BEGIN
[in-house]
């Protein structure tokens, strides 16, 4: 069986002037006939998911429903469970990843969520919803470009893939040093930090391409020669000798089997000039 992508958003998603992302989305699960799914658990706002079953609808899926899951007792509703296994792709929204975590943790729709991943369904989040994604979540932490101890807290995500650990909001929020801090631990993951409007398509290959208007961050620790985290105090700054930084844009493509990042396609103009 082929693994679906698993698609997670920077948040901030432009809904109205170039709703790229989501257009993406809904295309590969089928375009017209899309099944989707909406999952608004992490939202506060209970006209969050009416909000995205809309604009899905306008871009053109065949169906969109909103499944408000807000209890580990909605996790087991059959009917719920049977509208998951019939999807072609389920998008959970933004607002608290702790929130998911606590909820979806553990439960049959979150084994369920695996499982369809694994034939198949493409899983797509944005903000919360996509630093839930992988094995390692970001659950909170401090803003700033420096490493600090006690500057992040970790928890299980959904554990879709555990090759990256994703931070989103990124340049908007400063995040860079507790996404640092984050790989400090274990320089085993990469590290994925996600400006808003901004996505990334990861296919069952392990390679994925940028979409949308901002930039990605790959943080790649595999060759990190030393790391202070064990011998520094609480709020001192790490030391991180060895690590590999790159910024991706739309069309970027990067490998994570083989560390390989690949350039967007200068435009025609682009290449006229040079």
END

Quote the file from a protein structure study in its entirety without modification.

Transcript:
[in-house]
């Protein structure tokens, strides 16, 4: 069986002037006939998911429903469970990843969520919803470009893939040093930090391409020669000798089997000039 992508958003998603992302989305699960799914658990706002079953609808899926899951007792509703296994792709929204975590943790729709991943369904989040994604979540932490101890807290995500650990909001929020801090631990993951409007398509290959208007961050620790985290105090700054930084844009493509990042396609103009 082929693994679906698993698609997670920077948040901030432009809904109205170039709703790229989501257009993406809904295309590969089928375009017209899309099944989707909406999952608004992490939202506060209970006209969050009416909000995205809309604009899905306008871009053109065949169906969109909103499944408000807000209890580990909605996790087991059959009917719920049977509208998951019939999807072609389920998008959970933004607002608290702790929130998911606590909820979806553990439960049959979150084994369920695996499982369809694994034939198949493409899983797509944005903000919360996509630093839930992988094995390692970001659950909170401090803003700033420096490493600090006690500057992040970790928890299980959904554990879709555990090759990256994703931070989103990124340049908007400063995040860079507790996404640092984050790989400090274990320089085993990469590290994925996600400006808003901004996505990334990861296919069952392990390679994925940028979409949308901002930039990605790959943080790649595999060759990190030393790391202070064990011998520094609480709020001192790490030391991180060895690590590999790159910024991706739309069309970027990067490998994570083989560390390989690949350039967007200068435009025609682009290449006229040079």